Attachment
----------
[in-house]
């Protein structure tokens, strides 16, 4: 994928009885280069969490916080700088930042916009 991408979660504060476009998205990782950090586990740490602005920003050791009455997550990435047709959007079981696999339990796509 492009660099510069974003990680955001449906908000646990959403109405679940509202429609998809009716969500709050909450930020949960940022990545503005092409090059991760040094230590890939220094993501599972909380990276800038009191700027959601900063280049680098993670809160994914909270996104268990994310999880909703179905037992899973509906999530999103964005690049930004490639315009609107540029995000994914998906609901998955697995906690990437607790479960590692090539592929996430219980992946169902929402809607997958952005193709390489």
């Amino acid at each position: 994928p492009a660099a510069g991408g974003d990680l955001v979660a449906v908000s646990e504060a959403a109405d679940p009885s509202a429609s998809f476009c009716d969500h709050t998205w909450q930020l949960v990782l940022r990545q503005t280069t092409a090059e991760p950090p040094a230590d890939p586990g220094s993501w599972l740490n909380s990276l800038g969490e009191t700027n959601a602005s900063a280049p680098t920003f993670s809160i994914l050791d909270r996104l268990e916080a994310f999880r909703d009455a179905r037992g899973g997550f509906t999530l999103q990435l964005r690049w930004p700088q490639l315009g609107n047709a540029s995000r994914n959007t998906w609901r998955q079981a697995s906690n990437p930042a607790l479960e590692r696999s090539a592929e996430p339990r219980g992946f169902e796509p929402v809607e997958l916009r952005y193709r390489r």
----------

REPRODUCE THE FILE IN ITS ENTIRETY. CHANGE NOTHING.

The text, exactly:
[in-house]
């Protein structure tokens, strides 16, 4: 994928009885280069969490916080700088930042916009 991408979660504060476009998205990782950090586990740490602005920003050791009455997550990435047709959007079981696999339990796509 492009660099510069974003990680955001449906908000646990959403109405679940509202429609998809009716969500709050909450930020949960940022990545503005092409090059991760040094230590890939220094993501599972909380990276800038009191700027959601900063280049680098993670809160994914909270996104268990994310999880909703179905037992899973509906999530999103964005690049930004490639315009609107540029995000994914998906609901998955697995906690990437607790479960590692090539592929996430219980992946169902929402809607997958952005193709390489």
């Amino acid at each position: 994928p492009a660099a510069g991408g974003d990680l955001v979660a449906v908000s646990e504060a959403a109405d679940p009885s509202a429609s998809f476009c009716d969500h709050t998205w909450q930020l949960v990782l940022r990545q503005t280069t092409a090059e991760p950090p040094a230590d890939p586990g220094s993501w599972l740490n909380s990276l800038g969490e009191t700027n959601a602005s900063a280049p680098t920003f993670s809160i994914l050791d909270r996104l268990e916080a994310f999880r909703d009455a179905r037992g899973g997550f509906t999530l999103q990435l964005r690049w930004p700088q490639l315009g609107n047709a540029s995000r994914n959007t998906w609901r998955q079981a697995s906690n990437p930042a607790l479960e590692r696999s090539a592929e996430p339990r219980g992946f169902e796509p929402v809607e997958l916009r952005y193709r390489r």